Public

5 Yin Yoga Poses for Healing a Lower Backache

Get a FREE web friend login to read private articles

Comments

0 Comments

Midwives are really good at taking care of others and often forget to take care of themselves. Running from woman to woman, bending over beds and baths, helping a woman move, sitting behind a computer for a stack of admin while eating a quick sandwich for lunch (if you get to lunch at all that day), night shifts disturbing a healthy sleeping routine… Am I getting the right picture?

Whilst your work must be one of the most fulfilling tasks in the world, your body is probably not agreeing with that all the time.

One of the most common problems I observe when speaking to people with physical jobs, such as yours, is lower backache. Ranging from diagnosed bulged discs to undiagnosed pains, it can affect not only the back, but also the hips, legs, shoulders and neck. Basically, your entire body and wellbeing.

Stefano, my husband, worked as a welder in his twenties, as a scuba diving instructor in his thirties and forties, and is now a vineyard worker. Needless to say, his poor spine has suffered a fair bit, herniated discs included. When I met him, he would have terrible back aches at least once a month. Three years ago, I finally got him to join my Yin Yoga classes and he has been practicing with me twice a week since. Unless he has an extremely labour-intensive day at work, his back ache is 90% gone. The times of the year he doesn’t practice (like when I’m off to Bali to run retreats and teacher trainings), he immediately notices the tension creeping back into his body and all sorts of pain returning.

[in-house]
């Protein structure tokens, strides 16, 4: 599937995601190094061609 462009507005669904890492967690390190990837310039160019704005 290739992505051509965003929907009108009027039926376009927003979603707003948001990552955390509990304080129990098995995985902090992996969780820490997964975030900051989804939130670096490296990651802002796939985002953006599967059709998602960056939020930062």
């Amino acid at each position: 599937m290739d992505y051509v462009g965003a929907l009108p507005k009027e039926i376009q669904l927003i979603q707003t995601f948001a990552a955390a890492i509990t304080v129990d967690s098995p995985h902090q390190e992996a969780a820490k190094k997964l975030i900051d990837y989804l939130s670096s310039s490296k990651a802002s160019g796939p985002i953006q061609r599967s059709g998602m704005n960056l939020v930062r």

Just last week, a friend of mine told me about his backache and how, after seeing three specialists, they still couldn’t tell him what was wrong. We found him a Yin Yoga class around the corner from his house and after going twice this week, I kid you not, he is in much less pain already, and much richer than if he had proceeded to see more doctors.  

I cannot recommend Yin Yoga classes enough for people with back problems or anybody for that matter, even if you don’t have any pain anywhere, so please find a studio that offers this amazingly healing practice whenever you have the chance. You will love it.

But, if you only have 30 minutes to spare and no time to go anywhere, then try the five poses I describe below. This mini-Yin Yoga sequence might already be enough to bring you some relief.

A note of caution: Though I have no problems to work with people with back pain, I do recommend you seek medical approval from a doctor before practicing yoga with a serious back or health issue. Yoga teachers are not doctors, and are not certified to diagnose or treat illnesses and injuries. However, experienced yoga teachers are able to assist you with proper postures for a safe yoga practice. We can also recommend specific poses or modifications to help with pain relief and to bring back mobility in the body for pain prevention. Make sure you explain to your doctor what kind of yoga you intend to practice – not all doctors know that there are different styles of yoga!

You don’t need to do any kind of warm up for Yin Yoga. When you do this sequence or any Yin Yoga practice, move slowly between poses and between sides, resting on your back in Savasana (Figure 1) for one or two minutes, before you move to the next one. That way the connective tissue and muscles can settle down after each long stretch.

Figure 1

Sphinx

Lie on your belly and come up on your elbows. Place the elbows directly under your shoulders. You can relax your neck and drop your head down or support your head with a block or pillow (Figure 2 & 3). The most important thing is to completely relax your back and buttock muscles (the glutes). Let the belly and ribcage sink towards the floor, you can even let the upper spine sink in between the shoulder blades. Let your lower abdomen and navel completely drop into the ground. Relax and hold still here for three to five minutes, up to eight minutes if you feel comfortable. If there is any pain in the lower back, widen your elbows a little bit, so that the curve in your lower back lessens.

Figure 2

Figure 3

Knees-to-chest